It is a spreading wildfire that is touching athletes at every level of sport. From NFL stars to iron pumpers in small-town gyms, from high school bench warmers to college All-Americas, thousands of American athletes, both male and female, are routinely ingesting or injecting anabolic steroids to increase their strength or improve their all-around sense of athletic and personal self-worth.
None of these drugs is supposed to be dispensed without a physician's prescription, yet a veritable cornucopia of them is available on a massive black market so blatant in its contempt for law enforcement that major dealers regularly send out direct-mail advertising and catalogs listing prices and shipping costs. In some instances coaches dispense steroids to players. Players sell them to other players. Some doctors and pharmacists freely prescribe or dispense them to athletes. Owners of some bodybuilding and weightlifting gyms and hangers-on at such places peddle them like chewing gum. Jocks in almost every sport use the stuff—track and field, swimming, boxing, wrestling, triathlon, cycling and, of course, powerlifting and bodybuilding. Tony Fisher, 24, who plans to compete in June for the title of Mr. Pittsburgh, said, "You enter a competition in bodybuilding without using steroids and it's like sending your girl friend into the Miss America Pageant without makeup or eye shadow."
There are also many football players who use steroids, although estimates of just how many vary widely and wildly. Buffalo Bills nose tackle Fred Smerlas says he thinks 40% of NFL players use steroids. Other NFL players put the figure as high as 90%. That is probably on the high side—there's a tendency among athletes to assume that opponents, especially successful ones, are cheating—but it's clear that steroid use in the NFL is substantial, especially among linemen. SI interviewed 25 NFL players, only two of whom admitted to currently using steroids; one was Tampa Bay Buccaneer offensive guard Steve Courson (see page 50) and the other wouldn't allow his name to be used. Two other players, Chicago Bear linemen Steve McMichael and Jim Covert, said they had taken them for a brief period in the past. The remaining 21 players either denied using steroids or refused to comment. However, one of them, Washington Redskin offensive lineman Rick Donnalley, was quoted by The Cincinnati Post in 1982 as admitting having taken steroids (and, according to Courson, who was then a Pittsburgh Steeler teammate of Donnalley's, "got his ass chewed out" by coach Chuck Noll for talking about it). Many of the other players had suspiciously detailed knowledge of steroid trade names and "cycles" of use, and several of them were specifically identified by teammates or strength coaches as being on the drugs. Virtually all the players said that use by other players was epidemic.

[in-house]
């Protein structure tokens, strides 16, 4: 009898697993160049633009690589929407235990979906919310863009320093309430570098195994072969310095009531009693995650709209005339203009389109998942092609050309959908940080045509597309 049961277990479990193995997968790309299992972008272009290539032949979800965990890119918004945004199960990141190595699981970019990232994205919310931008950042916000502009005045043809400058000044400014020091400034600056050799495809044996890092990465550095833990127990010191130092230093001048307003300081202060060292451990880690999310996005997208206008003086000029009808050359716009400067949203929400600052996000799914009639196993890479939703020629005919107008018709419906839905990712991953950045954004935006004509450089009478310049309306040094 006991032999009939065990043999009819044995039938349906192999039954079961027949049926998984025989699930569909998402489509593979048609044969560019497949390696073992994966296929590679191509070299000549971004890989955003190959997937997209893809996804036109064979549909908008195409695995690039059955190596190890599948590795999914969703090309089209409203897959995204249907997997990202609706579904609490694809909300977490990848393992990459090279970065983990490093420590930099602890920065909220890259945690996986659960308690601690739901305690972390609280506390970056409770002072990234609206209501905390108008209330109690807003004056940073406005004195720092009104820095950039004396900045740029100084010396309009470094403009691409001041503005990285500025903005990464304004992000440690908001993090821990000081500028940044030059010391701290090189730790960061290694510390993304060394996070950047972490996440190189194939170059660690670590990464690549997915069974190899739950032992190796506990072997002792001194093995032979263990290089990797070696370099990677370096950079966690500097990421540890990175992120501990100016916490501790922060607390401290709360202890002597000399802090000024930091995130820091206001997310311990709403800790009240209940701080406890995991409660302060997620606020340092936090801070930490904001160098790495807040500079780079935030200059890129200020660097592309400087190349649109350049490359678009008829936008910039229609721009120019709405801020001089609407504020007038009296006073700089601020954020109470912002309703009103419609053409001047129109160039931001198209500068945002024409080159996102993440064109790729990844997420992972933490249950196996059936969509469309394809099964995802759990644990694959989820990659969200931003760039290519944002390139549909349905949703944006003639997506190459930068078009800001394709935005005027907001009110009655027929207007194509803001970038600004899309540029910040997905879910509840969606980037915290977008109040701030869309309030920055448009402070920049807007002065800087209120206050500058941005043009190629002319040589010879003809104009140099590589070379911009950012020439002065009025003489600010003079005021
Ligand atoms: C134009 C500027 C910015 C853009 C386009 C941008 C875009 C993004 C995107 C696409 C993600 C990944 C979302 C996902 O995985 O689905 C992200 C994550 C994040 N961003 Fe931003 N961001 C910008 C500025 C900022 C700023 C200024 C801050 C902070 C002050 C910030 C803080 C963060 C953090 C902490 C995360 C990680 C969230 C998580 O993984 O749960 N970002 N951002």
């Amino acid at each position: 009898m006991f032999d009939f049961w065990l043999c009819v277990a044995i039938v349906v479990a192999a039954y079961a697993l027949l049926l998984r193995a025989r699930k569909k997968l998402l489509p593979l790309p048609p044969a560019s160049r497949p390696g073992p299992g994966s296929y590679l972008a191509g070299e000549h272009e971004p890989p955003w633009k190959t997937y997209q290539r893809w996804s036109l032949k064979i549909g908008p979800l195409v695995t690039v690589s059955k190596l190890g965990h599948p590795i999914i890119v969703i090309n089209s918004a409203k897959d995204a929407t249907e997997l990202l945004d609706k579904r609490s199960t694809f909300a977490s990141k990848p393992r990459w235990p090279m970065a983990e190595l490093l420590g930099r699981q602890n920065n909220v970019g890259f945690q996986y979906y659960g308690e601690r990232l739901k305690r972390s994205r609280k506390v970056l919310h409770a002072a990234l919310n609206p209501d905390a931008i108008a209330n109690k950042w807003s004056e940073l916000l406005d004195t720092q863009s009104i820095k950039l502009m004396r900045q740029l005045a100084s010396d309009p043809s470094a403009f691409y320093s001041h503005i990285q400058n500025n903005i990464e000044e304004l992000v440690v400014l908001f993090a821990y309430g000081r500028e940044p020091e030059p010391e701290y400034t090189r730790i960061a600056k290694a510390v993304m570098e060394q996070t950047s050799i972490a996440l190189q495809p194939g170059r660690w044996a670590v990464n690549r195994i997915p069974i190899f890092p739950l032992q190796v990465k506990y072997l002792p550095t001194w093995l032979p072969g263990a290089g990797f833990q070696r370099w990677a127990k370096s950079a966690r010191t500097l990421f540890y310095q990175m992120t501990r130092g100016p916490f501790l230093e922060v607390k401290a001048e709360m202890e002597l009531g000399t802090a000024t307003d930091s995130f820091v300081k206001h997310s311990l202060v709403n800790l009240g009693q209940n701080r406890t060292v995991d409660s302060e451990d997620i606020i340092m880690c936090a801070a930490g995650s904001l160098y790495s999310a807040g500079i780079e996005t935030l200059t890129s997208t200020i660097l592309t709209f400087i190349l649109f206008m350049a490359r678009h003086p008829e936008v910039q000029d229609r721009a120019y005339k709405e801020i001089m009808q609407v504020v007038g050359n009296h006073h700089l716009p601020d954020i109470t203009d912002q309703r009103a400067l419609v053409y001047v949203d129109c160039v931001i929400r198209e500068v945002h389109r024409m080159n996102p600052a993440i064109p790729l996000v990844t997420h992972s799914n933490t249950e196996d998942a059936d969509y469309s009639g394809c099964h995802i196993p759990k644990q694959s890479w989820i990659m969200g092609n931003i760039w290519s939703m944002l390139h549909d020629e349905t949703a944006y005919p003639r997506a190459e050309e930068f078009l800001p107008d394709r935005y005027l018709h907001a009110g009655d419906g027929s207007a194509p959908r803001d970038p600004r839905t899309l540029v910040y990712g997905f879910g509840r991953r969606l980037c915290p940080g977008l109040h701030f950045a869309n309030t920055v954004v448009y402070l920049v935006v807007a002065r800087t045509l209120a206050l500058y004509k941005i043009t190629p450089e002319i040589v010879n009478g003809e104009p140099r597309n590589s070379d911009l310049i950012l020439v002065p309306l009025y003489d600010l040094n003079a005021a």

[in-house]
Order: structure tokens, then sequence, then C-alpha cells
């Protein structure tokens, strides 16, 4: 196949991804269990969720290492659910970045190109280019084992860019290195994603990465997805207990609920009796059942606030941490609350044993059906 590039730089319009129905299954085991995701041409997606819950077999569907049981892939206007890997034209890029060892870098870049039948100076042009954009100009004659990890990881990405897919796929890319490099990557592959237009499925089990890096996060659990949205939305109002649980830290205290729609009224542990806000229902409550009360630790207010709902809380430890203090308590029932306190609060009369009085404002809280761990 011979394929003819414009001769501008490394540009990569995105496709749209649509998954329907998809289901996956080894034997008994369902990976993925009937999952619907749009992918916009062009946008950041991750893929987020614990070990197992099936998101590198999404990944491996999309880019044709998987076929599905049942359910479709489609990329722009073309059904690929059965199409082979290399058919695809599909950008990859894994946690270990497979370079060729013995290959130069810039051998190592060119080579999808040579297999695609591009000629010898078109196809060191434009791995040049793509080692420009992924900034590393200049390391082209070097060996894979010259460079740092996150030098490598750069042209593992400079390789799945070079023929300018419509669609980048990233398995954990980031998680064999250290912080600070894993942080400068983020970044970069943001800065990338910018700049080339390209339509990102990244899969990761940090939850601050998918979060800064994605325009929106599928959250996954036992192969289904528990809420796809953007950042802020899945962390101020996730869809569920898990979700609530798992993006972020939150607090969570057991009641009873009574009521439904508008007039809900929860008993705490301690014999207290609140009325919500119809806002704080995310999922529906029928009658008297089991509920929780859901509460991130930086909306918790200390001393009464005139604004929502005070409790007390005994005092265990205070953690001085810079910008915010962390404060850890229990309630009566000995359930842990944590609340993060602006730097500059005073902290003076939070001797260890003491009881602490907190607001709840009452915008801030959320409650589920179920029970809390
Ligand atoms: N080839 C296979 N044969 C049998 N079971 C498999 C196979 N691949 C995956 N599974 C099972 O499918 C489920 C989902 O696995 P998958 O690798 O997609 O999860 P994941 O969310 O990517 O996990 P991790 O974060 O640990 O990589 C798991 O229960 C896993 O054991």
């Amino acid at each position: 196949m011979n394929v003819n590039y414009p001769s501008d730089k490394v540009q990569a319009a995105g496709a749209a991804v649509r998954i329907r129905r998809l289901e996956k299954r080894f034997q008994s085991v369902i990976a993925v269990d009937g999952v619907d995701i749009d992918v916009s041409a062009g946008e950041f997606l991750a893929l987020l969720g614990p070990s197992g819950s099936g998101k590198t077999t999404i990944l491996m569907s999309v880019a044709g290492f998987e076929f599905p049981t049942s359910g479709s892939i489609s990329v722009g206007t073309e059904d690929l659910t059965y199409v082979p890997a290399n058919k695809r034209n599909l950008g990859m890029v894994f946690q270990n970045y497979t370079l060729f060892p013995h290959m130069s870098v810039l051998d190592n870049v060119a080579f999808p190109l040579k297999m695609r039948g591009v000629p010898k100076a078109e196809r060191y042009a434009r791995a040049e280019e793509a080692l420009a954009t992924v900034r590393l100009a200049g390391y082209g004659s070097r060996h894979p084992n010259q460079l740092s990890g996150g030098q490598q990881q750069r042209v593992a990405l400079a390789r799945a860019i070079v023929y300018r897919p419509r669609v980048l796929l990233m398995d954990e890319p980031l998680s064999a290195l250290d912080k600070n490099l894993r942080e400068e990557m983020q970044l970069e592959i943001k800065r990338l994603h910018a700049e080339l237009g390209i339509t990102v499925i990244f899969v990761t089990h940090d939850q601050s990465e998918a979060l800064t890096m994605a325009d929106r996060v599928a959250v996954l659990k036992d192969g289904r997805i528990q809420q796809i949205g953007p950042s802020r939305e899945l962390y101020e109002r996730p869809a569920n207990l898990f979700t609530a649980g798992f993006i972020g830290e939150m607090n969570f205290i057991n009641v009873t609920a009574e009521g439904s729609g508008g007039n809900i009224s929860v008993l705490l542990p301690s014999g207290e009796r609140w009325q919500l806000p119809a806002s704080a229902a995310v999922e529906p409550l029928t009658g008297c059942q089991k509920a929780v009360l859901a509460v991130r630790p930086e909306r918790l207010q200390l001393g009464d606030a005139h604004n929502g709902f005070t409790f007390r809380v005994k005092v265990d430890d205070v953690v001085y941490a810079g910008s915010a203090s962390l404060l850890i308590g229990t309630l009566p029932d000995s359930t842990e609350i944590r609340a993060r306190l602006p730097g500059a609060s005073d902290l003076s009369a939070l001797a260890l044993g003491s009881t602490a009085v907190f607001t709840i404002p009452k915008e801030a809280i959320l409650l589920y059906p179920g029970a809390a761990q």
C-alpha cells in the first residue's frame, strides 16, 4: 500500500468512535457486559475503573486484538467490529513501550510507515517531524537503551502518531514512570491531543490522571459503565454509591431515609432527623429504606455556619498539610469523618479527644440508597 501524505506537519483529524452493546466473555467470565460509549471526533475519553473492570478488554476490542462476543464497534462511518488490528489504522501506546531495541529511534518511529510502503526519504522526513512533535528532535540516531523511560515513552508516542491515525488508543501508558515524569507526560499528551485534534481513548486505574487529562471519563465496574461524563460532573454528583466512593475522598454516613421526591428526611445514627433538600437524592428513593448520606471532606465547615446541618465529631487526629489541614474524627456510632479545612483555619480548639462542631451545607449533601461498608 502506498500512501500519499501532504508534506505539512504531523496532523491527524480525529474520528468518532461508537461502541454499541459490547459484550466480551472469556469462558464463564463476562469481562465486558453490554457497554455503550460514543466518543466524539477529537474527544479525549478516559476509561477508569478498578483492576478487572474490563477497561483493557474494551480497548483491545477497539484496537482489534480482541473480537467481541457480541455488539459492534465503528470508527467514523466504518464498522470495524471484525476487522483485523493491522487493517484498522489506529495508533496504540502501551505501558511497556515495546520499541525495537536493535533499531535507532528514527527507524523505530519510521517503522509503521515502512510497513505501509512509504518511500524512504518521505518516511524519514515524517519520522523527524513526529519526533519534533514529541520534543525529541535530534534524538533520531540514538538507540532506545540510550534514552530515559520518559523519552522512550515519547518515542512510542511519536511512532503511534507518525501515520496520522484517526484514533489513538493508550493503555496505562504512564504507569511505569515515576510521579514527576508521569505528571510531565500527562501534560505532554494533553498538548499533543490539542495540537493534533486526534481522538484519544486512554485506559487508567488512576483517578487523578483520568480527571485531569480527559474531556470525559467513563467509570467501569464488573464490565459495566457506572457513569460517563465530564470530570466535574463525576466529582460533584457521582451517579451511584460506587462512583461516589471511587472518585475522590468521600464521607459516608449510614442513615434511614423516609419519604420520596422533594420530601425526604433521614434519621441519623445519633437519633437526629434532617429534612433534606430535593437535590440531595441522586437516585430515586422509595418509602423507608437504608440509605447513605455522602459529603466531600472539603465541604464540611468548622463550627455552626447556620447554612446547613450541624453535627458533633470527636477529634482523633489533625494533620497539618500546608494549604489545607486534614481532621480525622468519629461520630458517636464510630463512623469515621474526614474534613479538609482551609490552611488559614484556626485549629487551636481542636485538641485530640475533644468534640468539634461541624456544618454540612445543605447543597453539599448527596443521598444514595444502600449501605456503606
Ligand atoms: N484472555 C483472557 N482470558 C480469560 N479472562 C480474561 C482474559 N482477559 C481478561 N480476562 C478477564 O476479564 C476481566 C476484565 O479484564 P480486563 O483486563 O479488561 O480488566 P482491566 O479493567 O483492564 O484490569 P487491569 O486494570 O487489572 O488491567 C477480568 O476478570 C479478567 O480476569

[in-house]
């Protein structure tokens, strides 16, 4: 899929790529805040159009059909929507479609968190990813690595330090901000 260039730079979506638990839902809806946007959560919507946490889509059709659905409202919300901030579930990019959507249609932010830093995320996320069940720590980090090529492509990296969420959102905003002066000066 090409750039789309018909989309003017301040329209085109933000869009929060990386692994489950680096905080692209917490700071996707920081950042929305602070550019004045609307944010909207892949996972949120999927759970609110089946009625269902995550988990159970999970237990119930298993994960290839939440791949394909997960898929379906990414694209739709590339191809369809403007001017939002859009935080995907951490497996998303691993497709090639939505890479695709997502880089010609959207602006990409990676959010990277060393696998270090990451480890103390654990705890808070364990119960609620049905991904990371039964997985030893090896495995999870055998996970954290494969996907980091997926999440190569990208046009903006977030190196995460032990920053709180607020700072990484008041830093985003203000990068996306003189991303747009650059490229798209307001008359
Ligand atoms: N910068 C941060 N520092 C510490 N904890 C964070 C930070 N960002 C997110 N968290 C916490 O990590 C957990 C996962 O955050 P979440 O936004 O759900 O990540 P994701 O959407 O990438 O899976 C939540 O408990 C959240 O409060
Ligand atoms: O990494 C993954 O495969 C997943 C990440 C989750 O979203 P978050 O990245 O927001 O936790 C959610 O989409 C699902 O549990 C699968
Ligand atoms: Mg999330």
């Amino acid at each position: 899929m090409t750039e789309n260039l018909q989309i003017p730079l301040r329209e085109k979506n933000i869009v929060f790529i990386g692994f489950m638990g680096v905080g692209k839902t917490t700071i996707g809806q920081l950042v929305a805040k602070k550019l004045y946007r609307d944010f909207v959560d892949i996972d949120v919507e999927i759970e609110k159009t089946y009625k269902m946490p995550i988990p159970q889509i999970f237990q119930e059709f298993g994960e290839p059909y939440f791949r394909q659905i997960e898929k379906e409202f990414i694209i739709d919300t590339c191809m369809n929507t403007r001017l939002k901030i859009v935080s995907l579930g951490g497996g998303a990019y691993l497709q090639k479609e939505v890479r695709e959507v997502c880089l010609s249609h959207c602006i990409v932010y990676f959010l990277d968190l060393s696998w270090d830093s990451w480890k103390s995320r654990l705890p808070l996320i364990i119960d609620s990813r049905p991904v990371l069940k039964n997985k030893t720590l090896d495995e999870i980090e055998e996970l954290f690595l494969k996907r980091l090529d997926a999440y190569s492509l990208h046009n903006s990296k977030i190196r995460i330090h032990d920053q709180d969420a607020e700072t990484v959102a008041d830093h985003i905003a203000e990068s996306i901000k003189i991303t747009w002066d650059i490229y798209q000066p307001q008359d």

There is a feeling among many athletes that steroid use is as legitimate a part of training as lifting weights and running wind sprints. Some athletes, having taken steroids themselves without visible ill effect, believe that warnings about health hazards are overstated. The people who run sports often don't seem to know what to think. For example, the NFL has a policy against steroid use except for "medical reasons," and commissioner Pete Rozelle says, "If a player is attempting to enhance performance on the field by steroids, it's wrong." But SI has interviewed several NFL team doctors, and none of them could think of a valid medical reason for giving anabolic steroids to football players. Nevertheless, the NFL has made no effort to discipline any player for taking steroids. Rozelle says he doesn't think they're widely used. Gene Upshaw, the executive director of the NFL Players Association, who for 16 years was a star guard with the Raiders, also takes a see-no-evil position and issues a string of denials. "I never knew any guys who took steroids." And: "There's no black market of steroids." Again: "I don't think steroids are a problem in the NFL."
But steroids are a problem in the NFL—and throughout sports. Apart from the fact that they do pose health hazards and that many players are obtaining them illegally, possibly exposing them to criminal elements, there's the ethical question of whether athletes should be using drugs to enhance their performances. On the subject of medical ethics generally, B.J. Anderson, the American Medical Association's associate general counsel, said last week, "The position of the physician has to be that it is unethical to provide worthless services that won't aid the health of the patient." Transposed to the world of sports, the ethical questions become clear enough. Should athletes be creatures of the laboratory? Do we want better sports through chemistry?